submit and we love their work, then we’ll consider offering them a
contract. However, any books we contract for ebook/print must not
be available for sale on Lulu by the author. They would have to be
removed before a contract is issued.<br/>
You are a very busy person, I was at your web site at
<a target="_blank" href=""></a> and was very impressed with
your list of accomplishments. Could you give us a bit more
information about your Blog Talk Radio Show, The Writing
The Writing Jungle Radio Show is a complimentary division of my
blog. What you see in the blog is what I enhance in the show with
guest appearances by writers, editors, publishers, and if I could
snag one or two, agents.<br/>
I start all of my shows with a writing tip for new writers, and end
it with a quote for thought. All shows are archived as podcasts for
download from my radio show or iTunes. Or, you can simply listen to
the shows by visiting my radio site or my blog.<br/>
You also have a host of other sites that you are involved with,
could you break them down for us and give us the links we need to
visit them?<br/>
My very first newsletter and ezine was/is Apollo’s Lyre:<br/>
<a target="_blank" href=""></a><br/>
We’re in the process right now of giving it a facelift so we’ve
delayed our issue for now.<br/>
The MuseItUp Club is an online writing critique community:<br/>
<a target="_blank" href=""></a><br/>
It’s been one of Writer’s Digest top 101 Best Writing Sites since
2005 each year.<br/>
Lea’s Editing Services:<br/>
<a target="_blank" href=""></a><br/>
I’ve edited for several publishing houses. My freelance fee is kept
low, almost to poor level because I know how much lint we writers
have in our pockets. GRIN<br/>
The Muse Book Reviews:<br/>
<a target="_blank" href=""></a><br/>
<a target="_blank" href=""></a><br/>
The first above is the archive and the blog is the new location for
book reviews.<br/>
The Muse Marquee is an online zine:<br/>
<a target="_blank" href=""></a><br/>
The Muse Marquee Blog:<br/>
<a target="_blank" href=""></a><br/>
The blog is something new we’ve introduced this month. We host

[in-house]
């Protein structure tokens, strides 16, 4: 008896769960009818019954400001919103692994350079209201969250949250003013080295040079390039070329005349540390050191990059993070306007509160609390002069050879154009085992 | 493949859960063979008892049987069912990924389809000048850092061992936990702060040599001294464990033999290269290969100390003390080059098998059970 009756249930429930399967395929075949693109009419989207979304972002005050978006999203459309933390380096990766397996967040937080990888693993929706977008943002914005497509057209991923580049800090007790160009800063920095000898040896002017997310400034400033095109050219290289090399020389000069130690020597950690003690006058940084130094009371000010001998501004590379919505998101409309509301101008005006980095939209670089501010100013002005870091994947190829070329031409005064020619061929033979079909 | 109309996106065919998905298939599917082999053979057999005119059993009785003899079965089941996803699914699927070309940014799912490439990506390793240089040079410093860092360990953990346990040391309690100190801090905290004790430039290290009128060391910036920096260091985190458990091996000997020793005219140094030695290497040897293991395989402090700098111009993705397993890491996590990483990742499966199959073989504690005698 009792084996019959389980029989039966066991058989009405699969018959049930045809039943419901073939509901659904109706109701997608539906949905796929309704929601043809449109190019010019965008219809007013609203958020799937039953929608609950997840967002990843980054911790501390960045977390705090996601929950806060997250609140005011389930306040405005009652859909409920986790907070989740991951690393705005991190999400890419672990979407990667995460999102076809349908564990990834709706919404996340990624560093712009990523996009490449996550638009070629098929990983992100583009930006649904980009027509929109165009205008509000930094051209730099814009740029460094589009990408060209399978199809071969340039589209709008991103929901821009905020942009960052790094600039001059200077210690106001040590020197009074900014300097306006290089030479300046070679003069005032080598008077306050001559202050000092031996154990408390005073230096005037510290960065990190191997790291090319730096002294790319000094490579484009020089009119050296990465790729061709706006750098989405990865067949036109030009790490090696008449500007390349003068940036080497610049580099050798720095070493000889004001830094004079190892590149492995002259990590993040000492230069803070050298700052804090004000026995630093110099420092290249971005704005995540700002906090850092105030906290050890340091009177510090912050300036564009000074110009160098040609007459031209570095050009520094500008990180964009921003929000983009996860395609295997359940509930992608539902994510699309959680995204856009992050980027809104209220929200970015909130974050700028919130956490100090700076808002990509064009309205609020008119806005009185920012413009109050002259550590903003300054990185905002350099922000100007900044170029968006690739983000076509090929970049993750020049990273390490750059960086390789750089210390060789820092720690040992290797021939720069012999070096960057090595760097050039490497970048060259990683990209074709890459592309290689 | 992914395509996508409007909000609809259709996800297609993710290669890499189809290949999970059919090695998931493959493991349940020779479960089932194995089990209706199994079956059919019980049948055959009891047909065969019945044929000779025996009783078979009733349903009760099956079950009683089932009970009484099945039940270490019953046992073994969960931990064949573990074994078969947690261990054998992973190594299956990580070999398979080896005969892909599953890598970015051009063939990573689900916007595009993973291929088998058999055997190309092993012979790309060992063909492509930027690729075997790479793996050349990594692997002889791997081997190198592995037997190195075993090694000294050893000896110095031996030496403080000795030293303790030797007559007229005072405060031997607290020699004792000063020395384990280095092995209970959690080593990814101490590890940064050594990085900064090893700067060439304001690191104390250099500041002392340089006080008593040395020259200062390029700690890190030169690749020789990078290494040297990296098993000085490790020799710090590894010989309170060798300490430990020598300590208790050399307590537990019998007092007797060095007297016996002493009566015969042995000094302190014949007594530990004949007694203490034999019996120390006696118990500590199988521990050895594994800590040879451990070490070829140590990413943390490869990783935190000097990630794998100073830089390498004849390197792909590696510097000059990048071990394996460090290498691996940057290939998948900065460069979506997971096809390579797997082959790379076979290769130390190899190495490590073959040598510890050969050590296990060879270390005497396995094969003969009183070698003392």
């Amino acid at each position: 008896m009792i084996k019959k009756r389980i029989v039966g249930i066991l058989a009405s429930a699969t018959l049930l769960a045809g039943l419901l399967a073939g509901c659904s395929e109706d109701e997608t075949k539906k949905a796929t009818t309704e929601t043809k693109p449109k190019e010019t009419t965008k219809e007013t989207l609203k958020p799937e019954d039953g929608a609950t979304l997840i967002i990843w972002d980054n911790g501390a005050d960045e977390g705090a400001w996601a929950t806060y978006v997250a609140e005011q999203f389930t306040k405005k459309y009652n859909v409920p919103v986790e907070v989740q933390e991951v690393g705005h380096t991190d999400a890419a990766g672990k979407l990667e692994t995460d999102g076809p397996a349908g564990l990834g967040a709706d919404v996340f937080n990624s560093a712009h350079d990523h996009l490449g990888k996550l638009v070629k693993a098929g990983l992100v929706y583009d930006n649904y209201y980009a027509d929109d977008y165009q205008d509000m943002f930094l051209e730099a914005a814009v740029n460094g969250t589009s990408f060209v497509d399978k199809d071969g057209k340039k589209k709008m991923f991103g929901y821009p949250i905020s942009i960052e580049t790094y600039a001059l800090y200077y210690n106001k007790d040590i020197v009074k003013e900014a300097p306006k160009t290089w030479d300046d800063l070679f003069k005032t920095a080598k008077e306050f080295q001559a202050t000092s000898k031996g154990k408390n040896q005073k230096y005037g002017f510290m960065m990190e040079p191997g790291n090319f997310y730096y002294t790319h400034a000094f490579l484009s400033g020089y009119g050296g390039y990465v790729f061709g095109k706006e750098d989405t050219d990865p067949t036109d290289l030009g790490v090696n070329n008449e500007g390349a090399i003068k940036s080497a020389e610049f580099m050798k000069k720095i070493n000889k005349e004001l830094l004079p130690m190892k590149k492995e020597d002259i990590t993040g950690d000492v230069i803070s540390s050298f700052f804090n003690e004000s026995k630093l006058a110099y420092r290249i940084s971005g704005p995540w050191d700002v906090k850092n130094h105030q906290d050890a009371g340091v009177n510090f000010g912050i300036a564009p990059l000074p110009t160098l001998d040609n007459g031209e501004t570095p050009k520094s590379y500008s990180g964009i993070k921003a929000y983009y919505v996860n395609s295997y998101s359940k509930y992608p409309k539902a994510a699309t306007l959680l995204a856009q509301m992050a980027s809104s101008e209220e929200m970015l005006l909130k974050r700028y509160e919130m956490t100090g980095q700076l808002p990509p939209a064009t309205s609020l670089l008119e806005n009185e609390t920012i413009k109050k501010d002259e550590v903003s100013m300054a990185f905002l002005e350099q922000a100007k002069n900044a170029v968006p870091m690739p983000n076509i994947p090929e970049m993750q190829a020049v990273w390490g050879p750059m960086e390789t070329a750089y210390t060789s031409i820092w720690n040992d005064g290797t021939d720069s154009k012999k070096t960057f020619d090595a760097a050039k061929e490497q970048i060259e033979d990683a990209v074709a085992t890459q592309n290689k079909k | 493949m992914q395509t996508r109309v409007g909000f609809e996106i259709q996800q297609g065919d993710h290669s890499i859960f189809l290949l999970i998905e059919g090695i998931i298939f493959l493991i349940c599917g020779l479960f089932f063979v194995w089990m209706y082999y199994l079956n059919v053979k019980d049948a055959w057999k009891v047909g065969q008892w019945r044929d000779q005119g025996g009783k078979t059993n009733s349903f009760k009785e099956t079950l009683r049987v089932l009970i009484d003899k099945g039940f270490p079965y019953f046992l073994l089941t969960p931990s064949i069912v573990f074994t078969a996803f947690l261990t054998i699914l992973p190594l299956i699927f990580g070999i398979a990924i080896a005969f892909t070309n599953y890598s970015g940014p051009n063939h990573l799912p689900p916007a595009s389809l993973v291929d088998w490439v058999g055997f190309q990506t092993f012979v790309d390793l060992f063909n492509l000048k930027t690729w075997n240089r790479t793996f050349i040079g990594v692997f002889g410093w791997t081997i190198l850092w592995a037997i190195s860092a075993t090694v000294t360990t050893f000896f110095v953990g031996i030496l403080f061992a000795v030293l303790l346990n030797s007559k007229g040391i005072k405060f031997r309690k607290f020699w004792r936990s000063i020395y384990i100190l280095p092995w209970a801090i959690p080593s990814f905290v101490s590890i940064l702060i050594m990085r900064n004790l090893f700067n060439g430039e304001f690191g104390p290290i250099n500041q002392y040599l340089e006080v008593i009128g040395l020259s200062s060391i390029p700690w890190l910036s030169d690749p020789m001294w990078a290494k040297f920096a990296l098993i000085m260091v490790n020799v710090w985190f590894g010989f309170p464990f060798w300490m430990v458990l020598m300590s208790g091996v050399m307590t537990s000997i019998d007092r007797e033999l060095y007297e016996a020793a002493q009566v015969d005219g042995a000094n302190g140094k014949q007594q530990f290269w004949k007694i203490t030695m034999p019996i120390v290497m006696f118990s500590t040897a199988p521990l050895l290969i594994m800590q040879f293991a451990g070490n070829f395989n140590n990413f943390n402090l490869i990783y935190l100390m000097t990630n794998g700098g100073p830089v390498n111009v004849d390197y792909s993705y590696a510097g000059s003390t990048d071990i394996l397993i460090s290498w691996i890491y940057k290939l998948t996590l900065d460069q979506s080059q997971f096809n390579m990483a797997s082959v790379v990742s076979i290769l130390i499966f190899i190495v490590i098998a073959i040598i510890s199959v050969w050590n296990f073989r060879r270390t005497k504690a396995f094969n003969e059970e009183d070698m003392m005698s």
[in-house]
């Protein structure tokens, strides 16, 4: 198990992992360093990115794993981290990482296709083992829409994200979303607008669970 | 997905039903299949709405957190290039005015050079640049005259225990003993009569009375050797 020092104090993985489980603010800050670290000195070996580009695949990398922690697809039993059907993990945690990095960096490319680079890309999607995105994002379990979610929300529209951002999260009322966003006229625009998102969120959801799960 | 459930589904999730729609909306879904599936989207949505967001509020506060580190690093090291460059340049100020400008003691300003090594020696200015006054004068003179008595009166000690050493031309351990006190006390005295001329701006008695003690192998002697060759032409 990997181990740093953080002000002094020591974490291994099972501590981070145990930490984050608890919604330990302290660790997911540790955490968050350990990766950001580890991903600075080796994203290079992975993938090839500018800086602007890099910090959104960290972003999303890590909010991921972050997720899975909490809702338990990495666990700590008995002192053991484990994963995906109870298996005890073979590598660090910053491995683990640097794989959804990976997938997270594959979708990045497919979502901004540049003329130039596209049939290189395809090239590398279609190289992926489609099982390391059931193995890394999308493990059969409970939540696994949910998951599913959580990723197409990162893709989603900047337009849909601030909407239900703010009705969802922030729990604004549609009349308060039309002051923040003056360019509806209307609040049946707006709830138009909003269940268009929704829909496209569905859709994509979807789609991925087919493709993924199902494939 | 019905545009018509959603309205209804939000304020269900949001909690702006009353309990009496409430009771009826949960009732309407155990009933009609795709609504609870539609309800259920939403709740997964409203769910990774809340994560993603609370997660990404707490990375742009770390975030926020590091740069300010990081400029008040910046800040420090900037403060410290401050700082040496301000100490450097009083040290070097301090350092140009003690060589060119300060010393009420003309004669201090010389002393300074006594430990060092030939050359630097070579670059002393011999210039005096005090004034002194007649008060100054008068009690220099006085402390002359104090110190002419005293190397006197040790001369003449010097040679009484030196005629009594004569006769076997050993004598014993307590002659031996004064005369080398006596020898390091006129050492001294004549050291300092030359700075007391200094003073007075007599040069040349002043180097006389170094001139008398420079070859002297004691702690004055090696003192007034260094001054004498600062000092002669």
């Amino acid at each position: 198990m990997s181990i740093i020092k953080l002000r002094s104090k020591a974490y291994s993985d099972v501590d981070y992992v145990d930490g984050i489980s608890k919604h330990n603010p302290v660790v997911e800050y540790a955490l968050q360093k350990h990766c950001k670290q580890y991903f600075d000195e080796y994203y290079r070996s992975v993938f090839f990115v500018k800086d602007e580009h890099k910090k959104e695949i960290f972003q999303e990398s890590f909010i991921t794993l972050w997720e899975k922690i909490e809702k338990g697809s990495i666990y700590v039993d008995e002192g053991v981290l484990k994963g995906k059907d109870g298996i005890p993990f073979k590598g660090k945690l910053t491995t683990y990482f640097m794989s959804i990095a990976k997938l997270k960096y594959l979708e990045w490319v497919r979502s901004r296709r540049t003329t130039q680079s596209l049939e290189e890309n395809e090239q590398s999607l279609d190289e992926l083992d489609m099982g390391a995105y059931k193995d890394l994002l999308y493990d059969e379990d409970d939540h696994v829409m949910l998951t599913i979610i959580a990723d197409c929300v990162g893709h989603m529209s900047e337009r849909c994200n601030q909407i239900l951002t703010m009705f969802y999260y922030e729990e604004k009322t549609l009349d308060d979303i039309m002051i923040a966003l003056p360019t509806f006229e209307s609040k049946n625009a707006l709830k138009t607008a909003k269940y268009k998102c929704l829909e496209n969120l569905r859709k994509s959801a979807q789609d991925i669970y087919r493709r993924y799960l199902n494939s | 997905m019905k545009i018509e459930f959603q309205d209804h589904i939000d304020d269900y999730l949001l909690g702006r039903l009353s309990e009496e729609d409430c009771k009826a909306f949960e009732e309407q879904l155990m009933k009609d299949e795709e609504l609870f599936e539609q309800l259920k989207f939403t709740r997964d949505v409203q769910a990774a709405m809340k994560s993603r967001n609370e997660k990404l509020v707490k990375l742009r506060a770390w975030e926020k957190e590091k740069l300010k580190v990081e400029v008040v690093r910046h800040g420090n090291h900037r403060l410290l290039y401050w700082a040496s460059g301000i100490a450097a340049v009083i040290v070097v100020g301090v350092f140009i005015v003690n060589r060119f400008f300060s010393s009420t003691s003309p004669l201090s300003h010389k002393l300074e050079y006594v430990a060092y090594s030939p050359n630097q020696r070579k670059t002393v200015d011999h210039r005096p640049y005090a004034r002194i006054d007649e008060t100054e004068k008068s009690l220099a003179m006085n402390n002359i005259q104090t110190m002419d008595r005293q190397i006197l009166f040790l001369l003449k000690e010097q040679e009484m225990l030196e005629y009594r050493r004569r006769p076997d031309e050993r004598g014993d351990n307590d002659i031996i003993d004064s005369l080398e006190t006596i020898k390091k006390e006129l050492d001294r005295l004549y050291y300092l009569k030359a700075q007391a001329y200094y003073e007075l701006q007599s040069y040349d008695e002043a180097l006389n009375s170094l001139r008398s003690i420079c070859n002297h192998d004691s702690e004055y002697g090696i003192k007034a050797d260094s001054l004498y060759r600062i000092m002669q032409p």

several contests throughout the year – no fee and monetary prizes
handed out. My monthly column is Mother Hen’s Bin.<br/>
The Autism Epidemic:Shaking the System:<br/>
<a target="_blank" href=""></a><br/>
<a target="_blank" href=""></a><br/>
Musing Our Children – a site geared for parents, teachers, and
<a target="_blank" href=""></a><br/>
We offer a quarterly free ezine as well.<br/>
Once a month I have a paid subscription for the Monthly Links
Newsletter. It's just ten dollars a year and you get tons of
helpful links to expand and use in your writing career. To
subscribe or for more info, go to my website:
<a target="_blank" href=""></a> Each month I seek out and offer to my
members links to: agents, review sites, publishers, magazines,
ezines, etc, along with writing articles to read. For ten dollars,
it’s a bargain considering the amount of hours I put in to find the
various links each month. And boy, are there tons of them out
I’m sure I left something out but my personal website has them all:
<a target="_blank" href=""></a><br/>
What is the Muse Online Writers Conference and how does one become
involved in it?<br/>
Now this I didn’t leave out above because I spotted the question.
The Muse Online Writers Conference is as its name states, an online
conference for writers held each year in October. This year it will
be held October 12 – 18, 2009.<br/>
<a target="_blank" href=""></a><br/>
All you need to do is hop on to the site and you’ll get the idea
who and what we offered last October. There were over 100 workshops
offered during the week, and over 80 handouts given to those who
registered for the conference. The best way to get how others feel
is to read some of the testimonials on the site.<br/>
Registration is now on. Just click on the Registration page and